Our research group focuses on the large field of “Redox Biology”, notably on iron-sulfur (Fe-S) proteins, redox signaling, and regulation of reactive oxygen and nitrogen species (ROS/RNS) production in non-pathological and pathological contexts, using molecular and cellular approaches, as well as different model organisms.

Functional studies of NEET Fe-S protein family in mammalian cells and molecular mechanisms of drugs targeting Fe-S proteins (Project leader: Marie-Pierre Golinelli). 

Iron–sulfur proteins are proteins characterized by the presence of Fe-S clusters that are prosthetic groups composed of only iron and sulfur atoms. Well known to be involved in electron transfer in major cellular pathways, several Fe-S proteins were more recently shown to be involved in the sensing of oxidative/nitrosative stresses and in the regulation of cellular adaptive responses. Among them, NEET proteins are membrane-anchored Fe-S proteins able to potentially transfer their cluster to recipient proteins under the control of the redox state of the cluster.  We have been interested in the mitochondrial NEET protein mitoNEET/CISD1, involving in iron homeostasis in response to oxidative/nitrosative stress, and the ER-anchored NEET protein CISD2. CISD2 mutations are associated with a rare genetic disorder, the Wolfram Syndrome type 2 and CISD2 is overexpressed in many human cancer types. These studies have been carried out combining complementary approaches from biophysics, biochemistry to cellular biology and involve a large network of collaborations. We are also focusing on drugs targeting Fe-S proteins as anti-malaria drugs involving ROS production and degradation of Fe-S proteins.

Molecular functions of the Dre2-Tah18 complex in yeast (Project leader: Laurence Vernis).

Budding yeast S. cerevisiae is an excellent model organism to study genetics, genomics and system biology. Yeast research has also paved the way to understand the molecular basis of many human diseases. Complementary to the functional studies of Fe-S proteins in mammalian cells in our group, we are particularly interested in the yeast Fe-S protein Dre2 that is involved in the biogenesis of the Fe-S clusters. Notably, Dre2 is the functional human counterpart of CIAPIN1, an antiapoptotic protein involved in many cancers. Dre2 has been the subject of extensive laboratory studies and many molecular tools have already been developed in our group. We identified that Dre2 forms a highly stable, cytosolic protein complex together with the diflavin reductase Tah18. This interaction is essential for cellular viability. We are currently performing studies to identify new partners of Dre2 that will help better understand the role of this essential protein in several cellular pathways, including cytosolic Fe-S biogenesis, iron homeostasis and oxidative stress response. A yeast cell drug screening assay based on the Dre2-Tah18 interaction is under development, in order to identity potential new antifungal or anticancer molecules.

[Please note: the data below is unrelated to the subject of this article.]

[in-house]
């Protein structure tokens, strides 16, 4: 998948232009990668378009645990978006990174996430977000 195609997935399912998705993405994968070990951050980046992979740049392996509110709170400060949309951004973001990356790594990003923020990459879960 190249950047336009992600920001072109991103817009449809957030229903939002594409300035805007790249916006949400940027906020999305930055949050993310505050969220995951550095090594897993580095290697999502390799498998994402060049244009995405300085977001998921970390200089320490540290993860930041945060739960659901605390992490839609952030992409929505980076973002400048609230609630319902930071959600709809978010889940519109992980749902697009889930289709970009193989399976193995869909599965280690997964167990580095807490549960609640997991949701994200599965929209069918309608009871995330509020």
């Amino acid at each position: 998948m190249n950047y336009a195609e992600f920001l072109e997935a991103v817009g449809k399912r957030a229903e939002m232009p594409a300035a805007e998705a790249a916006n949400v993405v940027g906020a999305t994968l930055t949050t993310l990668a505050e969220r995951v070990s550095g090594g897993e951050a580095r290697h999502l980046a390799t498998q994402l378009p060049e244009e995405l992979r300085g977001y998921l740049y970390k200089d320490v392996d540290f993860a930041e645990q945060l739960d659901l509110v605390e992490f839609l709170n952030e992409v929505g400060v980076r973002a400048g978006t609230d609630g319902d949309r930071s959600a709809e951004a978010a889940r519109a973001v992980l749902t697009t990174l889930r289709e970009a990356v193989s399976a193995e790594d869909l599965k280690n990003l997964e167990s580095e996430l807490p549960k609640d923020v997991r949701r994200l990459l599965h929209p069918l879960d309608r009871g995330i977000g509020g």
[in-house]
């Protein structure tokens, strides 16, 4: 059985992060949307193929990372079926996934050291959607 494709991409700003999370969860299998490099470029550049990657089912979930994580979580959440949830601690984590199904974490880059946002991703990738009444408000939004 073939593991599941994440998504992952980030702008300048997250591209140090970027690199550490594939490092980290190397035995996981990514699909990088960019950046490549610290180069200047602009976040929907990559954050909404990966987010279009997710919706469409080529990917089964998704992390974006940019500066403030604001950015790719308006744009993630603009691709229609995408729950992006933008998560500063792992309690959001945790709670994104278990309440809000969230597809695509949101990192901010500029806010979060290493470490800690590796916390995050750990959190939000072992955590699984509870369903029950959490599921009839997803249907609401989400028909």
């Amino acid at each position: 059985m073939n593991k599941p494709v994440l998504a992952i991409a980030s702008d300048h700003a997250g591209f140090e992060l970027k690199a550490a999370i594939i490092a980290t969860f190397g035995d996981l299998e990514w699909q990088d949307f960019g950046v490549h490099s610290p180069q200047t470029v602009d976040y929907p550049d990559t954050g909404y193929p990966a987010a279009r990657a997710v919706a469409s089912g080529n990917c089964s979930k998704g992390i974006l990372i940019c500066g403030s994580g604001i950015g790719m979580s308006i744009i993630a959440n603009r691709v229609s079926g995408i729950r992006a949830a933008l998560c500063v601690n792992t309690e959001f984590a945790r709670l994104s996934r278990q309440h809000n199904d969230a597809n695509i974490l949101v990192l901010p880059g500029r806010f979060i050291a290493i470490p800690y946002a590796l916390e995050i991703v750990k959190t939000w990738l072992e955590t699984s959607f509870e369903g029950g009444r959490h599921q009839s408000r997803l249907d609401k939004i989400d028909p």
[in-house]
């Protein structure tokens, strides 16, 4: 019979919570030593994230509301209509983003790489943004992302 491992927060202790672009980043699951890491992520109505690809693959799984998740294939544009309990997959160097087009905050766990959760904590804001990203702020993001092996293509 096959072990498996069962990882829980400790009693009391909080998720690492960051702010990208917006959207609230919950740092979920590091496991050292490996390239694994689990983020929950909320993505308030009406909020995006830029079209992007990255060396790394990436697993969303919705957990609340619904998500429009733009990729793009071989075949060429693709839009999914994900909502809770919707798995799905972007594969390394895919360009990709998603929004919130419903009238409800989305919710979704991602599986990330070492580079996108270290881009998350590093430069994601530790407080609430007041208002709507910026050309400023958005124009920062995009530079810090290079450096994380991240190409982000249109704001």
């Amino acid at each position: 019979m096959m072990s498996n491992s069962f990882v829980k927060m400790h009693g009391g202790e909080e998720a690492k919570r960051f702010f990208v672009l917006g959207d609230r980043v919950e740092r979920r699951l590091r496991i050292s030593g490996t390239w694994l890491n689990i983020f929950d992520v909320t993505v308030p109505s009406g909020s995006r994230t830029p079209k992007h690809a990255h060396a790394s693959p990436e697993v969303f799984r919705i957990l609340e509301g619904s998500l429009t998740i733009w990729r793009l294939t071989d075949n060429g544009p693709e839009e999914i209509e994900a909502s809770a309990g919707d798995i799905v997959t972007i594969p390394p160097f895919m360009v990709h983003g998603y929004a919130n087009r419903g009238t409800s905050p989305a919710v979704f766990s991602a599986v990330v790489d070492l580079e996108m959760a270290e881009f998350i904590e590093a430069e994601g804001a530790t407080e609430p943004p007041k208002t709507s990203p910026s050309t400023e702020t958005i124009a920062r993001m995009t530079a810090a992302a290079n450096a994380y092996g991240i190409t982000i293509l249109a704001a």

Function of p73 in redox homeostasis and RNS/ROS production (Project leaders: Michel Lepoivre and Olivier Guittet).

The p73 gene is a member of the p53 family that is known to be involved in various physiological and pathological cellular processes. It encodes for transcriptionally active tumor suppressor TAp73 isoforms and oncogenic ∆Np73 isoforms that lack the N-terminal transactivation domain. It has been shown that TAp73 is involved in the cellular response to oxidative stress. In cancer. TAp73-dependent induction of a number of antioxidant enzymes help tumor cells to cope with a chronic mild oxidative stress resulting from reprogrammed metabolism. Much less is known regarding the interplay between p73 and reactive nitrogen species (RNS). We have recently identified a cooperation between TAp73 and the anti-inflammatory cytokine TGF-β in the suppression of nitric production induced in fibroblasts by pro-inflammatory cytokines. Future work will extend our investigations to the functions of ∆Np73 in inflammation, immunity and the adaptive response to oxidative and nitrosative stress in immune cells.

Oxidative stress- and redox-based anticancer therapeutic strategy (Project leader: Meng-Er Huang).

Many cancer cells produce elevated levels of reactive oxygen species and are under increased intrinsic oxidative stress. Different redox states in normal and malignant cells provide a therapeutic window for redox-mediated selective anticancer strategy. Our recent results support this concept. In particular, we have shown that auranofin, a US FDA-approved small-molecule used clinically to treat rheumatic arthritis, can kill breast cancer cells by increasing ROS production through inhibition of thioredoxin reductases and glutathione depletion. We are studying several auranofin-based drug combinations that display synergistic effect on breast cancer cells, leukemic cells, and lung cancer cells, in vitro (cellular models) and in vivo (mouse xenografts). A particular effort has been taken to better understand the mechanisms underlying cellular sensitivity/resistance to redox drugs. We are also interested in exploiting rational drug combinations for targeting both cancer redox alterations and metabolic reprogramming.

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